The mega-publisher is also “making a significant change” to their upcoming Star Wars title, Visceral Games’ final project.
Star Wars Battlefront was good and all, but it was basically Battlefield in Star Wars cosplay. It was critically lacking in single-player content and, most importantly, a story campaign. EA have listened to fan pressure – and John Boyega – and stuffed a campaign mode into Battlefront II, but they also have another story-focused Star Wars game in the works, written by industry legend Amy Hennig and developed by Visceral Games.
Sorry. That might now need to be a past-tense statement – they had another story-focused Star Wars game in the works. We’re not entirely sure what the status is at this stage.
Patrick Söderlund, executive vice president of EA since 2013, has today published a statement that throws uncertainty on the future of that Star Wars game, but leaves little doubt about the future of Visceral Games.
Our Visceral studio has been developing an action-adventure title set in the Star Wars universe. In its current form, it was shaping up to be a story-based, linear adventure game. Throughout the development process, we have been testing the game concept with players, listening to the feedback about what and how they want to play, and closely tracking fundamental shifts in the marketplace. It has become clear that to deliver an experience that players will want to come back to and enjoy for a long time to come, we needed to pivot the design. We will maintain the stunning visuals, authenticity in the Star Wars universe, and focus on bringing a Star Wars story to life. Importantly, we are shifting the game to be a broader experience that allows for more variety and player agency, leaning into the capabilities of our Frostbite engine and reimagining central elements of the game to give players a Star Wars adventure of greater depth and breadth to explore.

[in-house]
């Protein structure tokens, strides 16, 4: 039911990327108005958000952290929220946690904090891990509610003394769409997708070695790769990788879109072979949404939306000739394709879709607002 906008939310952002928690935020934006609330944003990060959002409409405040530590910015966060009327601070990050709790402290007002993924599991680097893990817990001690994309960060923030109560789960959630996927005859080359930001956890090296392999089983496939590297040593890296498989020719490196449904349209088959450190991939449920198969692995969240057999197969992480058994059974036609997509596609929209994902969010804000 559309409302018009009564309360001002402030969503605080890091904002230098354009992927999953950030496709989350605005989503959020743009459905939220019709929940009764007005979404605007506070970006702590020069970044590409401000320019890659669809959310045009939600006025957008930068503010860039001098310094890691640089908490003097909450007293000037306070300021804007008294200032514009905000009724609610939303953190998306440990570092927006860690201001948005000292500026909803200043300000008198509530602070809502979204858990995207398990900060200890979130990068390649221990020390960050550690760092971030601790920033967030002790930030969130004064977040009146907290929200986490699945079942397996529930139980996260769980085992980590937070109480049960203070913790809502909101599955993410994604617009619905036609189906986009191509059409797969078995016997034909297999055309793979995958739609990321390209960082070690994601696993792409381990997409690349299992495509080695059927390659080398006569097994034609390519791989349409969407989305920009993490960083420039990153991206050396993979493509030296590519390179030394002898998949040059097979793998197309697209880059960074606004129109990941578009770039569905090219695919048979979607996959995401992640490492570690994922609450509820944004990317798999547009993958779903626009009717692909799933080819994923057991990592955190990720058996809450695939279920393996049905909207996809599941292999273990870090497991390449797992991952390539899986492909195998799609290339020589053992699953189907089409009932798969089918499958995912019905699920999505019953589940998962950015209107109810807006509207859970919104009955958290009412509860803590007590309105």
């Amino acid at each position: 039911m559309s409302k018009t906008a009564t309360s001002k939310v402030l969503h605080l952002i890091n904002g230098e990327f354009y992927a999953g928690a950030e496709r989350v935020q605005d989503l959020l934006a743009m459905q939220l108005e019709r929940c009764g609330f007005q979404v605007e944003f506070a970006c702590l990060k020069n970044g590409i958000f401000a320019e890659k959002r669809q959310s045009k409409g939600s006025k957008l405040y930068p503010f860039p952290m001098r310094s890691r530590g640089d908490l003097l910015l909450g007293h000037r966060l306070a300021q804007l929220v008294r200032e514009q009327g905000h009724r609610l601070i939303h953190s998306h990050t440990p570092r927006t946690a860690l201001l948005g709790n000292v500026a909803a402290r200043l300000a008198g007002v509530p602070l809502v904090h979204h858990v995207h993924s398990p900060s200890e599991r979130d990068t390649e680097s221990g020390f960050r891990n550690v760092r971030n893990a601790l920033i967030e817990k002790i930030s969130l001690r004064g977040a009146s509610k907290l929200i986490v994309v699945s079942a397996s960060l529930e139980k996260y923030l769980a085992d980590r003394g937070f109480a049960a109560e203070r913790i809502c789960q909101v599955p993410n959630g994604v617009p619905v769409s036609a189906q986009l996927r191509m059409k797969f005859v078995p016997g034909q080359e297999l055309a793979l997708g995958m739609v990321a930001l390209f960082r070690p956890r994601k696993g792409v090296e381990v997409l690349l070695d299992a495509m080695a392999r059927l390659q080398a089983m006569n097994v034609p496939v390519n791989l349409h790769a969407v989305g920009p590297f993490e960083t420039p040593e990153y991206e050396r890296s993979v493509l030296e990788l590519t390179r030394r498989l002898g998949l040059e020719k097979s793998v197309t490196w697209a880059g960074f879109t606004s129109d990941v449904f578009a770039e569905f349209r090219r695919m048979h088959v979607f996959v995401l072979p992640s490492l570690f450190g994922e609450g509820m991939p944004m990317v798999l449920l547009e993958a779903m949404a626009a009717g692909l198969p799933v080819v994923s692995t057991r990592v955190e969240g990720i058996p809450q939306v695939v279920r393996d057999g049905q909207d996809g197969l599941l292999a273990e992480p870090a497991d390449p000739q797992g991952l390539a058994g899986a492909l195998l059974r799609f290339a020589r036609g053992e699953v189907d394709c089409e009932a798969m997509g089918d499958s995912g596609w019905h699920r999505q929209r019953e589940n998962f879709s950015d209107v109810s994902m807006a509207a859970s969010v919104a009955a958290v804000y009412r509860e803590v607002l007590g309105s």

He begins, promising that the story-focused Star Wars game will continue in some form, before delivering the upsetting news about Visceral Games.
A development team from across EA Worldwide Studios will take over development of this game, led by a team from EA Vancouver that has already been working on the project. Our Visceral studio will be ramping down and closing, and we’re in the midst of shifting as many of the team as possible to other projects and teams at EA.
That statement effectively brings Visceral Games to an end. The California-based studio, formerly known as EA Redwood Shores, was best known for developing the Dead Space series. They also developed 2015’s Battlefield Hardline – a cops and robbers take on EA’s classic military shooter – and a wide range of other games, from NASCAR and golf to Bond, The Godfather, and the PS2-era Lord of the Rings games.
A studio shutting its doors is always sad news, and while we’re sure EA will do their best to retain a number of displaced staff at their other studios, let’s all rally behind the #VisceralJobs hashtag on Twitter to try and get those folks back into work.
It doesn’t matter a jot compared to the loss of employment, but Visceral’s Star Wars game – their final game, which was originally slated for 2019 – has been delayed as a result.